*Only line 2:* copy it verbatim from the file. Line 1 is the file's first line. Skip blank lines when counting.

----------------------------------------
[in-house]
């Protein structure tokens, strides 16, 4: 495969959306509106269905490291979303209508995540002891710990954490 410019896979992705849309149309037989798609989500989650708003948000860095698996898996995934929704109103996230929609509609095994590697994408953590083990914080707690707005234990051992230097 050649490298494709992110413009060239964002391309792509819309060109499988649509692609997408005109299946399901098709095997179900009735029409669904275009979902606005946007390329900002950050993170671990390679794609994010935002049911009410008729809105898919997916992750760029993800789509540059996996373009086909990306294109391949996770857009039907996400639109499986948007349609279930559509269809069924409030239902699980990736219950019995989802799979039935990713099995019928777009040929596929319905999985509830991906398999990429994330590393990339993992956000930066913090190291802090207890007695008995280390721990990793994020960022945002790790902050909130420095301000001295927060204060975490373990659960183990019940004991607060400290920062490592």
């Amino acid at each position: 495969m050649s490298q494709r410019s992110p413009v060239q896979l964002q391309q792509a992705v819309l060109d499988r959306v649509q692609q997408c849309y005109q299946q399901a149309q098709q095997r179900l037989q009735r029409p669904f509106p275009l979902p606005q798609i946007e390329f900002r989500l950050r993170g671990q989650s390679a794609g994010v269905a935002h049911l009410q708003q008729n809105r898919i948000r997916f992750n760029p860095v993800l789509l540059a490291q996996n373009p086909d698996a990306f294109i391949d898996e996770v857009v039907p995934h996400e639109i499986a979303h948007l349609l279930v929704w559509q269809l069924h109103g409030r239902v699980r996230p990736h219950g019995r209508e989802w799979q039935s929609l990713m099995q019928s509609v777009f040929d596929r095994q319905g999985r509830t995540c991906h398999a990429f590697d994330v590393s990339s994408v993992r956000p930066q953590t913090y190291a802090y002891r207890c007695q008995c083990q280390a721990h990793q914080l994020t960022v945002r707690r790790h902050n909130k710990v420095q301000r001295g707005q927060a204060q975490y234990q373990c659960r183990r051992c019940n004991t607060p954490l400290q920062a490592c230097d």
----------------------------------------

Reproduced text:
């Protein structure tokens, strides 16, 4: 495969959306509106269905490291979303209508995540002891710990954490 410019896979992705849309149309037989798609989500989650708003948000860095698996898996995934929704109103996230929609509609095994590697994408953590083990914080707690707005234990051992230097 050649490298494709992110413009060239964002391309792509819309060109499988649509692609997408005109299946399901098709095997179900009735029409669904275009979902606005946007390329900002950050993170671990390679794609994010935002049911009410008729809105898919997916992750760029993800789509540059996996373009086909990306294109391949996770857009039907996400639109499986948007349609279930559509269809069924409030239902699980990736219950019995989802799979039935990713099995019928777009040929596929319905999985509830991906398999990429994330590393990339993992956000930066913090190291802090207890007695008995280390721990990793994020960022945002790790902050909130420095301000001295927060204060975490373990659960183990019940004991607060400290920062490592």